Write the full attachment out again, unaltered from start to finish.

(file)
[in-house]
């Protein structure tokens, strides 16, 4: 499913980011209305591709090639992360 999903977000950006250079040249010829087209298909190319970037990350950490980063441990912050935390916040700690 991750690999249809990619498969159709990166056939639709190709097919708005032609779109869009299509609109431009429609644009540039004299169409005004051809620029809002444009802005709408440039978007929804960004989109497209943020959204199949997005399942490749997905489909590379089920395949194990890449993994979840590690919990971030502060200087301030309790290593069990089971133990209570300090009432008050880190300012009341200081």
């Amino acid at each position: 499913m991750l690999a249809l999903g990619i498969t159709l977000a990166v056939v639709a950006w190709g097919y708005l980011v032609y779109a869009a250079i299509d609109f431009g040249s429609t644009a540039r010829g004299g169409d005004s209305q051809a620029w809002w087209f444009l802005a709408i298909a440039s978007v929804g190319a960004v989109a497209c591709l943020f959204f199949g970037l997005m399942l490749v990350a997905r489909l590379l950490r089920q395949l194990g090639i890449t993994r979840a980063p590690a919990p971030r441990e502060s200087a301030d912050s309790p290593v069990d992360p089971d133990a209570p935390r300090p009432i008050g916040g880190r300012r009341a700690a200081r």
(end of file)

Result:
[in-house]
């Protein structure tokens, strides 16, 4: 499913980011209305591709090639992360 999903977000950006250079040249010829087209298909190319970037990350950490980063441990912050935390916040700690 991750690999249809990619498969159709990166056939639709190709097919708005032609779109869009299509609109431009429609644009540039004299169409005004051809620029809002444009802005709408440039978007929804960004989109497209943020959204199949997005399942490749997905489909590379089920395949194990890449993994979840590690919990971030502060200087301030309790290593069990089971133990209570300090009432008050880190300012009341200081």
């Amino acid at each position: 499913m991750l690999a249809l999903g990619i498969t159709l977000a990166v056939v639709a950006w190709g097919y708005l980011v032609y779109a869009a250079i299509d609109f431009g040249s429609t644009a540039r010829g004299g169409d005004s209305q051809a620029w809002w087209f444009l802005a709408i298909a440039s978007v929804g190319a960004v989109a497209c591709l943020f959204f199949g970037l997005m399942l490749v990350a997905r489909l590379l950490r089920q395949l194990g090639i890449t993994r979840a980063p590690a919990p971030r441990e502060s200087a301030d912050s309790p290593v069990d992360p089971d133990a209570p935390r300090p009432i008050g916040g880190r300012r009341a700690a200081r």